This then brings us back to Blair and his mish-mash explanation. for going to war.  He said there was no plot or conspiracy to bring about war, but the problem with the approach that was adopted was that it was a shabby collection of reasons.  At least, to some extent, admitting that neither the USA and especially not the UK was ready to go to war in terms of forces and equipment, he said a military build-up could not have begun without alerting Hussain to the potential of invasion.  I think Hussain probably had already seen the UN resolution and the weapons inspectors.  His country had been invaded by the USA and UK back in 1990-1 and it was clear they had been disappointed that he had not fallen at the time once they had expelled him from Kuwait.  So, Hussain was as ready as he could have been to face the invasion. This issue about trying to keep preparations low key, is something that Blair can be blamed for directly as it meant the UK forces were ill-equipped and this has meant far higher casualties than needed to be the case.  If you are going to be a militarist state in the way the UK has been in the 2000s you need a strong military and not to be involved in two wars on the cheap.  Skimping on equipment means paying a higher price in casualties.  For the British public this is on charge that Blair really needs to be held accountable for, because unlike with US global political approaches, he had direct control over it.  The excuse that decent preparation could have given the game a way is pathetic.

In fact, a strong, visible military build up would have helped remove Hussain.  By making him feel under threat and so keeping his military expenditure at a maximum, the West could have brought down the regime through economic chaos the way the USSR dissolved after years of sustaining its side of the arms race.  However, that would not have served the USA as there was no knowing who might have got control of the oil, possibly the country with the greatest foreign currency reserves in the world, China, though effectively supporting Hussain's regime financially as they are backing those regimes in Sudan and Zimbabwe.  All superpowers, including the USA, prefers to deal with dictatorships than democracies; China, however, has fewer qualms over human rights records.  Of course, ironically the USA's invasion of Iraq moved it into an era in which it adopted torture as an approach it was happy to use.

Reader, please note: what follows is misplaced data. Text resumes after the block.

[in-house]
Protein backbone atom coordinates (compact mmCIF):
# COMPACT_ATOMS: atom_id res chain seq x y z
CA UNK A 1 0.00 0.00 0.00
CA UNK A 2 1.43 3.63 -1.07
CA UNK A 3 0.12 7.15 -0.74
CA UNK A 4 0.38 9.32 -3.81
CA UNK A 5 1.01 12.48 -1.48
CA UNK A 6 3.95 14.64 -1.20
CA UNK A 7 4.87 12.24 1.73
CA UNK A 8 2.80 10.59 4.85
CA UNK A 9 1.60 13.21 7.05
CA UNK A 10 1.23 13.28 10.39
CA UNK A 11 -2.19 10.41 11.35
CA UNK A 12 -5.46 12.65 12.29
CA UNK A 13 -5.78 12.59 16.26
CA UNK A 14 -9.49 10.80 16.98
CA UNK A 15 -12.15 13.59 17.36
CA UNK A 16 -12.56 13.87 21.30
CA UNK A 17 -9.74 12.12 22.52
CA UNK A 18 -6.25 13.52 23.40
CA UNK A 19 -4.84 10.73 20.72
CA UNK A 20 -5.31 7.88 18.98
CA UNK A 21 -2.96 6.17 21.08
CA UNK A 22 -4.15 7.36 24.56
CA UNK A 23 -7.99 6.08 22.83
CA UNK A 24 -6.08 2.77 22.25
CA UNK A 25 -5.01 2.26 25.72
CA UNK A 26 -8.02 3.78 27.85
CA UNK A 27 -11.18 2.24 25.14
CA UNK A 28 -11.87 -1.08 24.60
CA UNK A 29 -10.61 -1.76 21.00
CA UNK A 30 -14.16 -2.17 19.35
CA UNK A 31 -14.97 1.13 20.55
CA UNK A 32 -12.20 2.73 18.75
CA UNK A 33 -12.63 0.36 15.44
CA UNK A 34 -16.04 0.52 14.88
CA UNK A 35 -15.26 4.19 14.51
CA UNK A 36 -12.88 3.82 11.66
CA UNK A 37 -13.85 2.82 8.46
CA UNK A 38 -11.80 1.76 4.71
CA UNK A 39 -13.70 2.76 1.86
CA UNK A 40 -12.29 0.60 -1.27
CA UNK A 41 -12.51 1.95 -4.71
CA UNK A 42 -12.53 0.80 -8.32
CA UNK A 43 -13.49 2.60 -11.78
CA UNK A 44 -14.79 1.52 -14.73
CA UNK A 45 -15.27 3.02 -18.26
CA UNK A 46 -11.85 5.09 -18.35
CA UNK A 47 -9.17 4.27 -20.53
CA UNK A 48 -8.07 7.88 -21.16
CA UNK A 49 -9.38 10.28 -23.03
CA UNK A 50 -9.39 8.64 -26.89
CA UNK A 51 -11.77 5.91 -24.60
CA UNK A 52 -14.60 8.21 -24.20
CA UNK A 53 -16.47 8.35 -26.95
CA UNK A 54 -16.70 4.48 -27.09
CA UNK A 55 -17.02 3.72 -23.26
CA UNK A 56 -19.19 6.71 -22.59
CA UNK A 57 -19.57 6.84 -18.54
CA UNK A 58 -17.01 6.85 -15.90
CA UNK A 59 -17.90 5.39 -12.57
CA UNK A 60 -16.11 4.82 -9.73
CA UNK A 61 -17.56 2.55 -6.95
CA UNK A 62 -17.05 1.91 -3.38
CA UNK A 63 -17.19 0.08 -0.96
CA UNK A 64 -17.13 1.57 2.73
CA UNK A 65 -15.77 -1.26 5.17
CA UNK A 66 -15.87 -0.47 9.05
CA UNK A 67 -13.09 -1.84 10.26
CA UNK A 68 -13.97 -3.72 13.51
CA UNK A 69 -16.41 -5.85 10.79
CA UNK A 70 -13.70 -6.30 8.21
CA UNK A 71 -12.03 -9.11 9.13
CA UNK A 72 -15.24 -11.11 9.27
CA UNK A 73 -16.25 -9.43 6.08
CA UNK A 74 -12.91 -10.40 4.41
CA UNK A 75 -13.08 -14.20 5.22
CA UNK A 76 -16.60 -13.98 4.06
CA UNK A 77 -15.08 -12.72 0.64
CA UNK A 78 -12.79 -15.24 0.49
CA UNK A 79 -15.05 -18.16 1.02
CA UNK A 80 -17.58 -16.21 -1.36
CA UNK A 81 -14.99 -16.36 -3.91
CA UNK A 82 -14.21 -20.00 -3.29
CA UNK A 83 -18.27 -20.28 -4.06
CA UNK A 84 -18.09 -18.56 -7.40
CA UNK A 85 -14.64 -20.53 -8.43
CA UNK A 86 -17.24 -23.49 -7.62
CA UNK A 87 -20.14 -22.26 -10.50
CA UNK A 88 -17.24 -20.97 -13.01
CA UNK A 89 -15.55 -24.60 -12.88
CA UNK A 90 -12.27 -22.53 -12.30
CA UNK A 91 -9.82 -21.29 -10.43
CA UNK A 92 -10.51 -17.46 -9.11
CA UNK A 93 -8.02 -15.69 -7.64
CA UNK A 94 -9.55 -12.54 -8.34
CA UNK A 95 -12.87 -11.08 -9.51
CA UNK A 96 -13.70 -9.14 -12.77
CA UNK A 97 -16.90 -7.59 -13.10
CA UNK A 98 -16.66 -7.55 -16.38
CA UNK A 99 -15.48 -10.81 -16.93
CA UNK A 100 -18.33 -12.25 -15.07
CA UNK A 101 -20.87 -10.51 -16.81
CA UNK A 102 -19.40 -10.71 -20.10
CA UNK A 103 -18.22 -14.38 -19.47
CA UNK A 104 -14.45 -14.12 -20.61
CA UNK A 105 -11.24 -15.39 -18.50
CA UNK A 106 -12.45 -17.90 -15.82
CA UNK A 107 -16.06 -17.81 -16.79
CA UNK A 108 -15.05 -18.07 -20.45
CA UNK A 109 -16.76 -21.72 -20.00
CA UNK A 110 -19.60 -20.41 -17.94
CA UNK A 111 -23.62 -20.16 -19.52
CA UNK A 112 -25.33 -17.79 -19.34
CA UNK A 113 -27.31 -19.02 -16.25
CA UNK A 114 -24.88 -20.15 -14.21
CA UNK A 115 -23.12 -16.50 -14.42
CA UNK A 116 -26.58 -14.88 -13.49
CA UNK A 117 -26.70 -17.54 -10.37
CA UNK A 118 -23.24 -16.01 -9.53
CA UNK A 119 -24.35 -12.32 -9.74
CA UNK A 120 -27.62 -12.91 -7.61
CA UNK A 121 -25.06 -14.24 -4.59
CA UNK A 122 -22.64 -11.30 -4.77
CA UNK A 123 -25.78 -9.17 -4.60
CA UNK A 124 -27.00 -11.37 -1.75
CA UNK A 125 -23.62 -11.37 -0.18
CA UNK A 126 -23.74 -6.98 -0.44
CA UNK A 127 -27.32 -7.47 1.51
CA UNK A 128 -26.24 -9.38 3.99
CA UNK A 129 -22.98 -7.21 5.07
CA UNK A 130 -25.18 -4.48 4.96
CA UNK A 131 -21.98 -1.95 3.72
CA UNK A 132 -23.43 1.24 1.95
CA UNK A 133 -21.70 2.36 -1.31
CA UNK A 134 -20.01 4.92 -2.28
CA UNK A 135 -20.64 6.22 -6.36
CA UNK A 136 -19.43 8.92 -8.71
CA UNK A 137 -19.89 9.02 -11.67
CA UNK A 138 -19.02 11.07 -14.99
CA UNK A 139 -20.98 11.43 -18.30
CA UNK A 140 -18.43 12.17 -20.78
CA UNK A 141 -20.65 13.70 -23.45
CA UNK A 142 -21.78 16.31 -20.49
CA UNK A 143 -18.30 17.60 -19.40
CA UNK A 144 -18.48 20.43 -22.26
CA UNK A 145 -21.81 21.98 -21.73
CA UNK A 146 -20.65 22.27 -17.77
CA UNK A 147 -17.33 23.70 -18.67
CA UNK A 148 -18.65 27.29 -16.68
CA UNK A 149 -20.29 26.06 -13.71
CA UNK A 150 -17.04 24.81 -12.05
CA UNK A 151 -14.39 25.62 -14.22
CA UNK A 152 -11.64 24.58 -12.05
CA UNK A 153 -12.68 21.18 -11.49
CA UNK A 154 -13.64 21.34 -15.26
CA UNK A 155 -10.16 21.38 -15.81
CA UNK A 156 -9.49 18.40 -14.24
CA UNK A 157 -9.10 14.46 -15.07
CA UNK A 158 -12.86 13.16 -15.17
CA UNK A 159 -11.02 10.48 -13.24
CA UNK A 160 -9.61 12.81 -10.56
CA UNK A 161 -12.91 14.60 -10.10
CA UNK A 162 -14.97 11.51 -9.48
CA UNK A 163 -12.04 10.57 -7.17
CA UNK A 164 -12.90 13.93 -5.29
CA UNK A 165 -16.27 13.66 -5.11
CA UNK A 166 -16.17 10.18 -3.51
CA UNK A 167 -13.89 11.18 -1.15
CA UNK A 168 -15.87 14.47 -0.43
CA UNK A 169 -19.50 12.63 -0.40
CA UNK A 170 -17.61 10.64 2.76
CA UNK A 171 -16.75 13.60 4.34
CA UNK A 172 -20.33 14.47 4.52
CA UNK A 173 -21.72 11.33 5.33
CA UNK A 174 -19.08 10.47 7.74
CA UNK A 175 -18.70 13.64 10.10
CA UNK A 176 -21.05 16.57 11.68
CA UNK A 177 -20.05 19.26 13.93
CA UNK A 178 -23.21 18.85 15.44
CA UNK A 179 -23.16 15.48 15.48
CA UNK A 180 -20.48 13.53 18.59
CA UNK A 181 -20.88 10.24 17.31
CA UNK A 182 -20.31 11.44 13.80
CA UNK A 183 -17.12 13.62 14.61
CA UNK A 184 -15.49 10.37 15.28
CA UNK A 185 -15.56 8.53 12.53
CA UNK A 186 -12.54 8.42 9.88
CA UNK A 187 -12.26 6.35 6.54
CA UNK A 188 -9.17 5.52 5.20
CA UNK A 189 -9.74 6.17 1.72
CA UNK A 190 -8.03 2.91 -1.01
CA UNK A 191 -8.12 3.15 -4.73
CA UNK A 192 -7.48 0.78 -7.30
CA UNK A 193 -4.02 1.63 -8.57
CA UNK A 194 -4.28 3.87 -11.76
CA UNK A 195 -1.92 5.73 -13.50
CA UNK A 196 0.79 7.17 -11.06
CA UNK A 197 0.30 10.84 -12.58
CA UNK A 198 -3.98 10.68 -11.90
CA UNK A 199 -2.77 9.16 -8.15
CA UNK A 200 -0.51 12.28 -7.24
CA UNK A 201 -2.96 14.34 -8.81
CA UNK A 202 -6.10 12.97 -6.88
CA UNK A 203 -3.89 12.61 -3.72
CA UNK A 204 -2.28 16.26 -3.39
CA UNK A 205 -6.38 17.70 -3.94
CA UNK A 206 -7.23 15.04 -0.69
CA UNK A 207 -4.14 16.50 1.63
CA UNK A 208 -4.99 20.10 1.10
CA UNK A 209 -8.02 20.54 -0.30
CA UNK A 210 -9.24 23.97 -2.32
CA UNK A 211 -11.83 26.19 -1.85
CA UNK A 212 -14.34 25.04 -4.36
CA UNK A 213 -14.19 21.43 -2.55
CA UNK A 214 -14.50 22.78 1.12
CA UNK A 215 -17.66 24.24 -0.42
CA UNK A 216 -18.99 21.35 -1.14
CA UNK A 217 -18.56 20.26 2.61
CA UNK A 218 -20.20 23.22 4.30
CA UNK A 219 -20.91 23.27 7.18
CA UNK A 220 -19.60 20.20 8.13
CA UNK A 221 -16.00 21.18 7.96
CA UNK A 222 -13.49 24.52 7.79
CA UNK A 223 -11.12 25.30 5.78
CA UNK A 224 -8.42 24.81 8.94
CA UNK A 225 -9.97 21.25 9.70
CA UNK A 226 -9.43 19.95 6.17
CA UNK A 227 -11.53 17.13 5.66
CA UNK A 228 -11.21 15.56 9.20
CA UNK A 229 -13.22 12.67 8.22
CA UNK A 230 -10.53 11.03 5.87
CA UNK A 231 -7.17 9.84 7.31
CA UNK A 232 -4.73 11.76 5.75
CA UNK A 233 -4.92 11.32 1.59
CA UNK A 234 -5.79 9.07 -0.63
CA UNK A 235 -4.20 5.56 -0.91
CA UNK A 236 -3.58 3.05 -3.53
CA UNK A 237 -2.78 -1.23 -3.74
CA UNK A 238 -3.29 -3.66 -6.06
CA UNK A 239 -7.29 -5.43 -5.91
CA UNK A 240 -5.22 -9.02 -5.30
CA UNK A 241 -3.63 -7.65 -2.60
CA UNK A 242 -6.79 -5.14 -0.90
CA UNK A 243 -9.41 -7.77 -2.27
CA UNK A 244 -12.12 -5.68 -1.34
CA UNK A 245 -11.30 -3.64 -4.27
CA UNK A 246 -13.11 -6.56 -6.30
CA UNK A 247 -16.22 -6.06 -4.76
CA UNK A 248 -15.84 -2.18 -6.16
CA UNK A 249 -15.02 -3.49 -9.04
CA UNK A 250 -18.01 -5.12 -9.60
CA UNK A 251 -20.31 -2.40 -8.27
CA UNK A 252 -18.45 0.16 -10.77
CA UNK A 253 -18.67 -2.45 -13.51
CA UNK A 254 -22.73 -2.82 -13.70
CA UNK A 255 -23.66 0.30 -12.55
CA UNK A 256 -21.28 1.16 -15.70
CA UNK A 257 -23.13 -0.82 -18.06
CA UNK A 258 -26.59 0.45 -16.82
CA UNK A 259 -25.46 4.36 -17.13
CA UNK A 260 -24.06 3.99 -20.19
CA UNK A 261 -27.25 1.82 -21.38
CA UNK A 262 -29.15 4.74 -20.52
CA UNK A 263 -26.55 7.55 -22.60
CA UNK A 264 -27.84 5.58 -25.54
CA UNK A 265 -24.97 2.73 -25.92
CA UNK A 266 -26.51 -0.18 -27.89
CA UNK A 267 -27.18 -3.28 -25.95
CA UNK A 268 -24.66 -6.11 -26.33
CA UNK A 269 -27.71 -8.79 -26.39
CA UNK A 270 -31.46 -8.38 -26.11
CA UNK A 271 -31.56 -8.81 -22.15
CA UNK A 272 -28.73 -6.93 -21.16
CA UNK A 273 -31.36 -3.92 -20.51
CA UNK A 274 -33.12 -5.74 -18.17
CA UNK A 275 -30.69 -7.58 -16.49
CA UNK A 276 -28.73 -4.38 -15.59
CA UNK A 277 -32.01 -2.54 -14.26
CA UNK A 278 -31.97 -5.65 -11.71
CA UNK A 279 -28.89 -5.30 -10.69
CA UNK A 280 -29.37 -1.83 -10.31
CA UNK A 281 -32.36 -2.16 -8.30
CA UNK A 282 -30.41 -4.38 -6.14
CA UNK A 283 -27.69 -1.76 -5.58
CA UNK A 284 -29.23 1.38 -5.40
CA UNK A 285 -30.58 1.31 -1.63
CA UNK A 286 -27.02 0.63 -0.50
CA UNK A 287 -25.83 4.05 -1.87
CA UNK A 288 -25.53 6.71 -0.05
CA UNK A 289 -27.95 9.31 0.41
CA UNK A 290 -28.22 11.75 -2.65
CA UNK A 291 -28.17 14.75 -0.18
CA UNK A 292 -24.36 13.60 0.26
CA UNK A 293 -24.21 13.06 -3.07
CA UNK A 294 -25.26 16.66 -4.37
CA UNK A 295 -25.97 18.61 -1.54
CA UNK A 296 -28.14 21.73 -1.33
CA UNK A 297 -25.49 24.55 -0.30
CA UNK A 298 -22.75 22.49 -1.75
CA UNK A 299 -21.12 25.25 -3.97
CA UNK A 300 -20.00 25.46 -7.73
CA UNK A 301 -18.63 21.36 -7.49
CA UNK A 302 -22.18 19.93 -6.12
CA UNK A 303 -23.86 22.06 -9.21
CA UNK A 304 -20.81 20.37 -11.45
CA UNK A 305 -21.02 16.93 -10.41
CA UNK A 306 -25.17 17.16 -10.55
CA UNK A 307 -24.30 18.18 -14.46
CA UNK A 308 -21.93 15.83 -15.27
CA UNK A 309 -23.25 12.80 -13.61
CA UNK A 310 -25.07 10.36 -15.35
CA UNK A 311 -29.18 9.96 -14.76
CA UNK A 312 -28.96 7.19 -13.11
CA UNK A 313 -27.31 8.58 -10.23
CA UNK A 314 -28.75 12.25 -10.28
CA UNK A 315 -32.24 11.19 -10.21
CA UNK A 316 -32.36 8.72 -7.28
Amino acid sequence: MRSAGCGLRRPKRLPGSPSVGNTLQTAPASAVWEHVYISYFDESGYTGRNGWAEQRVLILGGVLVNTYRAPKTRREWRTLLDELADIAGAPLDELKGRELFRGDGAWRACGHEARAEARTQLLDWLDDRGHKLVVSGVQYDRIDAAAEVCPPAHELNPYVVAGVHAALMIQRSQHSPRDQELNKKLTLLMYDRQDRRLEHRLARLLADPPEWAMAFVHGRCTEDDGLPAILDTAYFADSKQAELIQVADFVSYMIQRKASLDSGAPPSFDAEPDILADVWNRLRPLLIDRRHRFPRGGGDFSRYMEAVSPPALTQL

So, what we got from Blair, was probably what we expected, though, I, like many headline writers was stunned by how unwavering Blair was in seeing himself as having done precisely nothing wrong.  I suppose unrepentance is the luxury of retirement.  The fact that he has gone on to be a Middle Eastern envoy on the basis of his career is sickening.  Blair's attitude is very like that of the politician he most resembles in policies and attitude, Margaret Thatcher.  She famously said 'this lady's not for turning' and saw any critics of her sledgehammer policies as 'moaning minnies'.  The UK likes politicians of this ilk and they serve long in office, whereas their more human successors, John Major and Gordon Brown are portrayed as weak and vacilliating.  However, for one, I would rather have a politician aware of his flaws because that means s/he is aware of their humanity.  Humanity is what connects them with not only the entire electorate, but more broadly people across the world.  It is fine to admit you have made mistake, but for some reason we want politicians who will never do this.  As a consequence we end up with policies, which may appear needful and strong at the start but usually end up leading to years of suffering for ordinary people.  To anyone who favours unwavering politicians, with no regrets at all, just like Tony Blair, I would point to the politician who took this to the extreme, who continued to blame everyone else for what ruin he had brought to his country and the world, right until his death: Adolf Hitler.